'Ghostbusters' Director Says Movie Is A Success After 'Years Of False Controversy'

Social media has shown Paul Feig plenty of positive reactions, too.
10/10 would call.
10/10 would call.

Endeavoring to remake a classic film always invites criticism. But the “Ghostbusters” reboot starring Melissa McCarthy, Kristen Wiig, Leslie Jones and Kate McKinnon faced a special share of hurdles. Internet commenters made sure its trailer was the most disliked on YouTube of all time, posted misogynist complaints on Facebook, and attacked Jones with a barrage of racial slurs over Twitter. 

To boot, the movie hasn’t exactly been a box-office smash. After generally positive but not very fervent reviews over its July 15 opening weekend, the film has been inching toward recouping its reported $144 million production budget by claiming $158.3 million in domestic and international tickets so far.

The new “Ghostbusters” has been a hit in one respect, though: It’s recruited a bunch of new fangirls. Director Paul Feig told The Huffington Post he’s received “thousands and thousands” of supportive messages on social media since the movie debuted. Parents of young girls have told him that their kids want to be scientists and shared photos of their kids dressed up in homemade Ghostbusters gear, while some grown women lamented the fact that the movie had not been released when they were younger.

As a self-described nerd, the director of other projects including “Bridesmaids” and “The Heat” loves the idea of a Hollywood film sparking girls’ interest in STEM fields. (”It’s that whole thing, ‘If you can see it, you can be it,’” he noted.) The first time he received a photo of a young “Ghostbusters” fan, taken by her father, posed with her proton pack and wand, looking “all fierce and cool,” Feig said he “completely burst into tears.”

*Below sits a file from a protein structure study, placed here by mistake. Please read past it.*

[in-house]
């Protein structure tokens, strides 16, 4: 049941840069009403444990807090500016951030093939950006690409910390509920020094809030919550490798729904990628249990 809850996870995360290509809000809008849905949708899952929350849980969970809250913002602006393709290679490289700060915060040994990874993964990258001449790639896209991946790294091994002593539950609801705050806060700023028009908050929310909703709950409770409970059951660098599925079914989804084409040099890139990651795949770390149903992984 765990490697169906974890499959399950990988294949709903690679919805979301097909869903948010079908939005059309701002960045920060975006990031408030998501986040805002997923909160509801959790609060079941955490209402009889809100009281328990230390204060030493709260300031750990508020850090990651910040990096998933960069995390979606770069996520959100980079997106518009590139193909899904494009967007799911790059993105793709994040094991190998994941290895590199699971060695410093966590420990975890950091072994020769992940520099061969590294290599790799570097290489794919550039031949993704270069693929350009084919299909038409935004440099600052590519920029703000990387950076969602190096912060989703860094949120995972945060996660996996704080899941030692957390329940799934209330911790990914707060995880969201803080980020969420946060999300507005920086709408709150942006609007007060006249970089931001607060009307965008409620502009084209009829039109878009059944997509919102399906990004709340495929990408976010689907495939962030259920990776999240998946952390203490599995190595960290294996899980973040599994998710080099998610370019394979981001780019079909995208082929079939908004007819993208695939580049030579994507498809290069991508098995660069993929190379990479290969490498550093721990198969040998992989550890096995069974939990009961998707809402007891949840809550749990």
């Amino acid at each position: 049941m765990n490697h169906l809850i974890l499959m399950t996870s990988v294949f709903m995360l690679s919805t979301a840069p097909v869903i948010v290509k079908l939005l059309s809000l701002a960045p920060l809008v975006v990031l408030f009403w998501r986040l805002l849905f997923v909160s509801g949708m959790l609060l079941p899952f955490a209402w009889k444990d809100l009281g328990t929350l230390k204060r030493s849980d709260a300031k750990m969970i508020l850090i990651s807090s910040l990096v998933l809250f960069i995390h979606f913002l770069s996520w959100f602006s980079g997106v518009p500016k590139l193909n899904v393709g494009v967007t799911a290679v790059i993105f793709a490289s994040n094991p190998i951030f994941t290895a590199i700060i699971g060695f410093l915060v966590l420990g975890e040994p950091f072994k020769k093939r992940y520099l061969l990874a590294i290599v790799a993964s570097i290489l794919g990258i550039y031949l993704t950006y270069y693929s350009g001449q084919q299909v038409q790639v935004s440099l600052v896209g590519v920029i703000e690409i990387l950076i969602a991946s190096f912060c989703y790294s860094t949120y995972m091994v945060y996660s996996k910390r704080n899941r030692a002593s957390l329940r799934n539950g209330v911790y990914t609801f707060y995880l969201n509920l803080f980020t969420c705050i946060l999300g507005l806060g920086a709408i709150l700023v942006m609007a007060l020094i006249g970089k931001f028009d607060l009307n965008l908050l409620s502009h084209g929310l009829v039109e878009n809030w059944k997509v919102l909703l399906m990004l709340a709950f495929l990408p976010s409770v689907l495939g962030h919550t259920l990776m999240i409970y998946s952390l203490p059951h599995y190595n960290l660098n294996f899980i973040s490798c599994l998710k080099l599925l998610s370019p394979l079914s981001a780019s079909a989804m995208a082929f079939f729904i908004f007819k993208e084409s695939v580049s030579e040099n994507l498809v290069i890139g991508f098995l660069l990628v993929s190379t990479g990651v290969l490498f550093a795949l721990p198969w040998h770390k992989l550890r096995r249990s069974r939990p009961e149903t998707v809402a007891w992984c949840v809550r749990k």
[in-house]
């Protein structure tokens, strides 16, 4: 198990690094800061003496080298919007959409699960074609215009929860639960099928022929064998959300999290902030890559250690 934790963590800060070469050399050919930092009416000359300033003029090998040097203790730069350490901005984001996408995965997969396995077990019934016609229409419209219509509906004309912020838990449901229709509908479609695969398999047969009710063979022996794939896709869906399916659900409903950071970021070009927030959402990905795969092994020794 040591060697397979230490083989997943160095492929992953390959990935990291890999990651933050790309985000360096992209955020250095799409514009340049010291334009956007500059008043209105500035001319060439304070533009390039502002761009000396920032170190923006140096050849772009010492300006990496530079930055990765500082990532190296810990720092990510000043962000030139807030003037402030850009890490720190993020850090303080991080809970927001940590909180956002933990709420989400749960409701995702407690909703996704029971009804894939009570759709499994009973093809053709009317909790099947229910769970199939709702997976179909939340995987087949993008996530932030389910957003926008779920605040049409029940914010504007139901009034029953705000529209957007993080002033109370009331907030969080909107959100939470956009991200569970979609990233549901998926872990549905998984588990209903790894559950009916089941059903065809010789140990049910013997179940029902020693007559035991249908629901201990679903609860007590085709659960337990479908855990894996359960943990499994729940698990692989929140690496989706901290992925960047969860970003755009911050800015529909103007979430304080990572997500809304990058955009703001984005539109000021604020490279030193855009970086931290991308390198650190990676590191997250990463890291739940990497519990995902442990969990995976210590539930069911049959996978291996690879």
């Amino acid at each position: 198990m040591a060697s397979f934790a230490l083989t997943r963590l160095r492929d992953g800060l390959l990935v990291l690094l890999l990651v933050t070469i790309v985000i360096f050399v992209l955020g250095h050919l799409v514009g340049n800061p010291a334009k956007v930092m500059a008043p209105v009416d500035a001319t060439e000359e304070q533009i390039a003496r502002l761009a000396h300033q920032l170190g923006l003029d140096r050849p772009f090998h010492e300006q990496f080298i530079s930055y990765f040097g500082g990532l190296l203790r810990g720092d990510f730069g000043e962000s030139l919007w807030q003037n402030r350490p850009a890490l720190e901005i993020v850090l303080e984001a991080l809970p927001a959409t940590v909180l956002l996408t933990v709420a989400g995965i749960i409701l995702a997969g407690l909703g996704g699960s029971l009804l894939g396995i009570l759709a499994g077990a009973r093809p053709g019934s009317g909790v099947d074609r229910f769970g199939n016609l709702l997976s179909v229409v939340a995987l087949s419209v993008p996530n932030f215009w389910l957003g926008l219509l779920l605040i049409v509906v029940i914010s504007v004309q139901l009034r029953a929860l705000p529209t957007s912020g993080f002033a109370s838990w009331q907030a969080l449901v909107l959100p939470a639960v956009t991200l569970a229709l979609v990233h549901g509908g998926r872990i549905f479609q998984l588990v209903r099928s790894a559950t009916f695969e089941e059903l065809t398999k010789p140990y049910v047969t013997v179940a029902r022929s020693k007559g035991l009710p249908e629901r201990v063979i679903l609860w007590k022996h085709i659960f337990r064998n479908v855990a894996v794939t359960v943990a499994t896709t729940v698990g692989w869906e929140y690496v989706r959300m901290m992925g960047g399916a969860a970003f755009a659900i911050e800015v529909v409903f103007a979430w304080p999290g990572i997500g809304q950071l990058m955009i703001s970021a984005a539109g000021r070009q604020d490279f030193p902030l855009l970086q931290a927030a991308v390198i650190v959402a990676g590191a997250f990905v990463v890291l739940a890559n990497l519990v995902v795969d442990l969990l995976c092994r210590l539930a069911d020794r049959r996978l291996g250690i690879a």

Months later, a viral tweet would also encapsulate the film’s impact on tiny viewers:

“Up until then it was me just dealing with a bunch of angry dudes,” he explained, adding, “There’s a whole generation of kids and young people who didn’t have their own ‘Ghostbusters,’ who, to them, even though it’s a great movie, it’s an old movie.”

So, would he call it a success?

“I would, yeah. Yeah, I would,” Feig told HuffPost, suggesting that the real test will be the movie’s long-lasting impact on audiences ― and acknowledging that “obviously, you want, from the moment it comes out, to be a gigantic hit.” But fans’ positive reactions so far, Feig said, made all the trials and tribulations throughout production worthwhile.

“It’s such a validation for the years of false controversy,” he said.

So far, so good: Sony’s marketing and distribution chief, Josh Greenstein, didn’t wait long at all after the film’s debut before stating “there absolutely will be more” to the “Ghostbusters” franchise. And perhaps any sequels will be less plagued by controversy. Feig, for one, never understood the hate to begin with.

“I don’t know why all this was controversy leading up to this, because heroes are heroes,” he said. “It doesn’t matter what gender they are.” 



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